Keep it simple
Make healthy eating easy in order to preserve your energy and inspiration. Batch cook soups, stews, dahls and curries; dinner one day, lunch for the next and one for the freezer. Get help on board, do you have someone willing to lend a hand in the kitchen? Cooking with two speeds up the process and company can be fun – socialising and cooking achieved in one sitting – check!
Delicious wholesome meals don’t need to be extravagant and time consuming, search for quick, simple and tasty recipes that you can add to your personal repertoire.
Medicinal herbs have a significant impact on re-setting the microbiome, each working in different ways to heal the digestive tract and re-establish a beneficial community of microbes. Herbs can:
Improve elimination through the bowel which encourages the removal of toxins and prevents growth of pathogenic (disease forming) species.
Re-establish function in the walls of the digestive tract – reducing inflammation allows the tight junction cells to regain their tone and start doing their job once more – Meadowsweet, Chamomile, Marigold.
Heal inflamed surfaces with soothing plant compounds – Marshmallow, Liquorice, Plantain.
Slow transit time in the bowel (for those with excess motility), allowing inflamed surfaces to heal and a healthy bacterial community to establish.
Have probiotic effects – encouraging the growth of beneficial species.
Have antibiotic effects – where necessary, certain herbs have a stronger effect to kill off problematic strains of bacteria.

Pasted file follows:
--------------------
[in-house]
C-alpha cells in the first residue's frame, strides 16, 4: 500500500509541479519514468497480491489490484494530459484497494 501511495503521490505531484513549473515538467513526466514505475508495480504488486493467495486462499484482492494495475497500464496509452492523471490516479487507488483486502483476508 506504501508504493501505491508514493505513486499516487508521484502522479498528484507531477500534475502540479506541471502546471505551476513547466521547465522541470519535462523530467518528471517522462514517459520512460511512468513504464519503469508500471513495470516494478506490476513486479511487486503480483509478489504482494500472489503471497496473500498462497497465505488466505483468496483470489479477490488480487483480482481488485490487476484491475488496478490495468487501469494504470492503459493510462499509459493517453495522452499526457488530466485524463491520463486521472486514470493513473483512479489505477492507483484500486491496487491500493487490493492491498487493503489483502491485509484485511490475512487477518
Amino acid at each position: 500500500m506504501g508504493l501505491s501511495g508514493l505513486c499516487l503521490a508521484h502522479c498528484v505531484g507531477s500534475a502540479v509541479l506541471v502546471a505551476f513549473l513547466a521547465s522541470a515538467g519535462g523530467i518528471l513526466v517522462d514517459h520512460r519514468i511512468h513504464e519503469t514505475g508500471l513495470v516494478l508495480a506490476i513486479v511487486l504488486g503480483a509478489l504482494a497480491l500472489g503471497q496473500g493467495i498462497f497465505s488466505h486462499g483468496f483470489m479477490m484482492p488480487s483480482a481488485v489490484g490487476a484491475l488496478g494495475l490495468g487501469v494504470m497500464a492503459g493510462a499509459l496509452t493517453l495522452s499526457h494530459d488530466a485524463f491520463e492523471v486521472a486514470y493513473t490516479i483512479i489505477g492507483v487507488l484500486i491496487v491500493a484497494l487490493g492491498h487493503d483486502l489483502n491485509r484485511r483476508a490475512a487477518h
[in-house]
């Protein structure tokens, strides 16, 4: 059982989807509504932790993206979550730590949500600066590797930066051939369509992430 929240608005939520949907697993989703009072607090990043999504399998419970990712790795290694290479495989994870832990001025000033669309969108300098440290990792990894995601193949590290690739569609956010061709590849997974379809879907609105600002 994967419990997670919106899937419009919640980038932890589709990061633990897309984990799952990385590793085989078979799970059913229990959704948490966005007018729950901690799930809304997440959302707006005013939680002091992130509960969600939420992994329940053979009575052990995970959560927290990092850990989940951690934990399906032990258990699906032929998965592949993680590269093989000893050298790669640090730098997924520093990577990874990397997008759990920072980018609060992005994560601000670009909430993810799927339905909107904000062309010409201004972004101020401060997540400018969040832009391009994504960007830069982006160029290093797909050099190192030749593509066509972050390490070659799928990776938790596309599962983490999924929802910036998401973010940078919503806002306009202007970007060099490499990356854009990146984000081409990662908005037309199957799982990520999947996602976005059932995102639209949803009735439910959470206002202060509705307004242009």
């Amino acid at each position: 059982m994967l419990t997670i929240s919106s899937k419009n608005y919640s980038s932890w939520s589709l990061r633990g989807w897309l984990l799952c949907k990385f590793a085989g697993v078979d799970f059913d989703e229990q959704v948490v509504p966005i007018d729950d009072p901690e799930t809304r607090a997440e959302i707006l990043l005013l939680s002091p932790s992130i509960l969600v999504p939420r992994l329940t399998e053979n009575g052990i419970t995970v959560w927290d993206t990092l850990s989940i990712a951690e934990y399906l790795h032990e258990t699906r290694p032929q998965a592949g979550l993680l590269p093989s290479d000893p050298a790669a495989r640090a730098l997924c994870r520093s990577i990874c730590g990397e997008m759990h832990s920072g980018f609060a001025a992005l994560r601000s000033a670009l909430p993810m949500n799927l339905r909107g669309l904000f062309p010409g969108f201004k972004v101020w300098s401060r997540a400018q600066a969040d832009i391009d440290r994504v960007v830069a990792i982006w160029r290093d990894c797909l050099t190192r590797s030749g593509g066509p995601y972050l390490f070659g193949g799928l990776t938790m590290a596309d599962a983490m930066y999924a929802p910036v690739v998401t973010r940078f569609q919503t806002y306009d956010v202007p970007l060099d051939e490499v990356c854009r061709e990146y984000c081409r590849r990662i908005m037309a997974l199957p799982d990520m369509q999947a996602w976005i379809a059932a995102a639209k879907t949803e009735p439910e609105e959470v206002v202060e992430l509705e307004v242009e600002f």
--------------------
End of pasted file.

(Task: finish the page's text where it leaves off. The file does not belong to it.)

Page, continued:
In addition, herbs can improve mood, reduce systemic inflammation and ease discomfort. They support and strengthen the work you do with your diet and mindset, making your job easier.
Try making a tea using equal parts of the following loose dried herbs:
Filipendula ulmaria – Meadowsweet (Reduces inflammation, tones and heals the gut lining)
Chamomilla recutita – German chamomile (Reduces inflammation, improves liver function, probiotic)
Foeniculum vulgare – Fennel seed (Improves secretions of digestive enzymes, relieves digestive discomfort)
Glycyrhizza glabra – Liquorice (Heals inflammation of the gut linings and restores a protective mucosa, supports adrenals)
Althaea officinalis – Marshmallow root (Soothing action, heals inflammation, strengthens and nourishes body)
You can also look online for our website post on herbal adaptogens which are valuable for rebuilding the immune system and improving strength and energy.
NOTE: Tea bags bought at supermarkets are not suitable for medicinal purposes as they contain small quantities of the herbs milled into fine pieces which degrades some of their medicinal effects. Always consult a practitioner before using herbal medicines if you are taking any medications or during pregnancy.
The Herbal Clinic 32 King Edward Rd, Swansea SA1 4LL.
MEILYR JAMES BSc(Hons) DBTh DAcu AcuC Dir MGNI Registered Medical Herbalist, Iridologist & Acupuncturist
T: 01792 474356 W: herbalclinic-swansea.co.uk E: email@example.com